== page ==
* Government sets out investor-friendly reform agenda
* Economy in its longest slump for a quarter century
* Ten million people enter the workforce every year
* Forecasts of less rainfall may complicate recovery
(Adds details, background)
By Frank Jack Daniel
NEW DELHI, June 9 India's new government will
use public and private investment to create jobs for the
millions who enter the workforce every year and will make
containing inflation its top priority, President Pranab
Mukherjee told parliament on Monday.
Outlining Prime Minister Narendra Modi's economic plan
following his landslide election victory last month, Mukherjee
said the government would introduce a general sales tax,
encourage foreign investment and speed up approvals for major
business projects. It would also tackle bottlenecks that have
caused food prices to rise more quickly in India than in any
other major economy.
Although Asia's third-largest economy is in its longest
slump for a quarter-century, consumer inflation has been stuck
at an average of nearly 10 percent for the past two years and
was one of the main issues that brought Modi to the helm of the
world's largest democracy.
Ten million people enter the workforce every year as the
largest youth bulge the world has ever seen reaches working age.
The demographic shift may help propel India into the league of
developed nations, but risks causing economic and social
disaster if it is not harnessed effectively.
The anti-inflationary message will be welcomed by central
bank governor Raghuram Rajan, who has made lowering India's
growth-stifling high interest rates contingent on containing
consumer prices. However, dampening prices will not be easy.
Shortages of warehousing, a dependence on monsoon rains and
a complex network of middlemen that leads to price gouging and
irregular supplies of vegetables in mainly vegetarian India is
blamed for much of the volatility. Last August, onion prices
soared by an annual 245 percent.
Forecasts suggesting there will be less rain than normal
this year add to the government's headaches.
Some of the new government's proposals to fix the problems
by clamping down on "hoarders" and building more cold storage
are not new, but hopes now rest on Modi's reputation for
delivering on his promises.
"We are committed to breaking this vicious cycle of high
inflation and high interest rates," Finance Minister Arun
Jaitley said on Monday in a pre-budget speech to state
When Jaitley delivers the budget in early July, he will try
to balance reducing inflation with the need to revive economic
growth from its second year below 5 percent.
Some advisers to Modi and Jaitley have suggested loosening
the purse strings to quickly stimulate the economy. Others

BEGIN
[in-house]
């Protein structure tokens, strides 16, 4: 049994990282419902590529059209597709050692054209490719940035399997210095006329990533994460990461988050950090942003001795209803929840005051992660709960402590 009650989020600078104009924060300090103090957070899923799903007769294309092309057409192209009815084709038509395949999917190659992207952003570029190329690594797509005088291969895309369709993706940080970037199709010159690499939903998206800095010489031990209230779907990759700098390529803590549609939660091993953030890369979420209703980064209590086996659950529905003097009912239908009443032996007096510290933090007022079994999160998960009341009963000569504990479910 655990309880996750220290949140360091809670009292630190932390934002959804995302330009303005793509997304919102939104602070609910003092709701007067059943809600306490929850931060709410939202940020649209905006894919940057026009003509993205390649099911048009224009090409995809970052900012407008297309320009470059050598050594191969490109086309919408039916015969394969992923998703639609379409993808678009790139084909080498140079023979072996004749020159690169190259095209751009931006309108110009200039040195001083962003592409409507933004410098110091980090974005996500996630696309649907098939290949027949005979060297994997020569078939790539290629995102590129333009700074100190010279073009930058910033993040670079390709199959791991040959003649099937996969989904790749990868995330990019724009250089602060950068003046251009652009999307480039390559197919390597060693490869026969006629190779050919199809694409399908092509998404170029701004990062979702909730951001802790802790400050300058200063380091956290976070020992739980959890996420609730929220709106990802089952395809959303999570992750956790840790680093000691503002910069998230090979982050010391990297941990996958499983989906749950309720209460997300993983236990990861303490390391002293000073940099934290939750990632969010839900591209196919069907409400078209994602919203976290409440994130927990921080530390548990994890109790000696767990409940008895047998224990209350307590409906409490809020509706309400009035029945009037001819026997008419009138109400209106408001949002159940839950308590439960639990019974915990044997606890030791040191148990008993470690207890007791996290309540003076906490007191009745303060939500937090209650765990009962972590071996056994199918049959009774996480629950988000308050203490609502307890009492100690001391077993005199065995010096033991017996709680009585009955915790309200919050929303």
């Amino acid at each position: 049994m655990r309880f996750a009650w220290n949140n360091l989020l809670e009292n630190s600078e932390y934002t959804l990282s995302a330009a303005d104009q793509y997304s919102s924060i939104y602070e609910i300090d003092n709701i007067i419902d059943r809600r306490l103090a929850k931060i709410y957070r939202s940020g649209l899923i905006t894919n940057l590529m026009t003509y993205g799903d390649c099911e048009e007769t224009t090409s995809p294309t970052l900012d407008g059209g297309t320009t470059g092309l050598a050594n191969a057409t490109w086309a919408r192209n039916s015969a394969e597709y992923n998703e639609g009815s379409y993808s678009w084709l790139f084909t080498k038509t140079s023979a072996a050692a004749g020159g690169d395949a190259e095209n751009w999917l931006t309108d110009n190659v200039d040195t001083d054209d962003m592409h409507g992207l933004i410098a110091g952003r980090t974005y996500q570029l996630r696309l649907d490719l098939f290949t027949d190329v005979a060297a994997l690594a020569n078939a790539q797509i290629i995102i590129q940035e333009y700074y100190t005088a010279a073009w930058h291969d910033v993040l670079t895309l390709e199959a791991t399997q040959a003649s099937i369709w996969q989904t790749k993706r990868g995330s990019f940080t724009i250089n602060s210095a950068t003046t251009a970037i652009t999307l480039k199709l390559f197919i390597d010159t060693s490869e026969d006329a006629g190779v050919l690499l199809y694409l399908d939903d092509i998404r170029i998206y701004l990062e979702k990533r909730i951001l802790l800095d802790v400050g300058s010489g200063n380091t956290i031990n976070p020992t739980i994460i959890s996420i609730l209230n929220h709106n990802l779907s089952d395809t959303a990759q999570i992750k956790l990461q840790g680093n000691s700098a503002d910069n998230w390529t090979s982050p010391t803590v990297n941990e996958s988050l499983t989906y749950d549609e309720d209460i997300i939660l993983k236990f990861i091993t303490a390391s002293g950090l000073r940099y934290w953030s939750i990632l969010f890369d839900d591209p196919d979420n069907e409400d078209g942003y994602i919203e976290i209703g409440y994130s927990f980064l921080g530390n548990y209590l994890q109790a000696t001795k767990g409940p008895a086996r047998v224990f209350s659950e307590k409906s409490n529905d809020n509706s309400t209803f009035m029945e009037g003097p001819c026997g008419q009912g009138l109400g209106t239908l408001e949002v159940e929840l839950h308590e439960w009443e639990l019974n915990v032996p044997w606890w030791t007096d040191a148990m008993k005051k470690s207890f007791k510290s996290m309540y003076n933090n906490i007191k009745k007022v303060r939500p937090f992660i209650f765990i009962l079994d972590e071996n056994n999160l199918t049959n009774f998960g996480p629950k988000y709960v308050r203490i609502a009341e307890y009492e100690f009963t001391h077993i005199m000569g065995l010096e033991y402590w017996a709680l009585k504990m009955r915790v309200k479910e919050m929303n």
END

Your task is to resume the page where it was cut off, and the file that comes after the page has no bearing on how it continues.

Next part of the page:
favour slashing the deficit to 3.8 percent of GDP this fiscal
year, even faster than the 4.1 percent goal in the last budget.
Recent comments by Jaitley suggest he will try to walk a
fine line between the two, by cutting subsidies to finance more
spending on infrastructure investments.
In a speech on Sunday, he warned against "temporary
populism" that could create problems in a few years' time, while
on Monday he said economic growth could not be compromised "at
any cost" and called on state governments to be fiscally
"An emphasis on growth by improving the supply side ... in
turn will restrain broad inflation pressure," said Shubhada Rao,
chief economist at Yes Bank in Mumbai.
"The first two years would be to create an enabling
environment for growth to take off," Rao said. "There is no
trade-off between inflation and growth."
India is considering a proposal to raise the price of urea,
the fertiliser most used by its farmers, by at least 10 percent
in order to curb subsidies, government and industry officials
have told Reuters.
The economy grew by 4.7 percent in 2013/14, about half its
pre-crisis rate, dampening India's aspirations to emulate
To get back on track, the government will urgently pursue
reforms to the state-run coal sector and the defence industry to
attract private investment, the president said, while speeding
up project clearances to promote labour intensive manufacturing
ELECTRICITY FOR ALL
From the government side, the attack on inflation will
include public and private investments in agriculture, including
irrigation. If the monsoon falls short, India will consider
giving subsidised diesel, cheaper loans and extra seeds to
farmers, Farm Minister Radha Mohan Singh said.
The government also promised to ensure that every family had
a good home with uninterrupted power supplies by 2022. It will
urgently seek to revamp the creaking railway system, focusing on
high-speed trains, as well as road and airport building.
The speech contained promises to modernise government with
technology and to take broadband connections to every village
within five years, although many of the proposals have also been
made by previous governments.
"We have heard all the right noises, but we have to wait to
see all these intentions translating into action. In other
words, the government has to walk the talk," said A. Prasanna,
an economist with ICICI Securities in Mumbai.
(Additional reporting by Rajesh Kumar Singh in NEW DELHI and
Neha Dasgupta in MUMBAI; Editing by James Macharia and Toby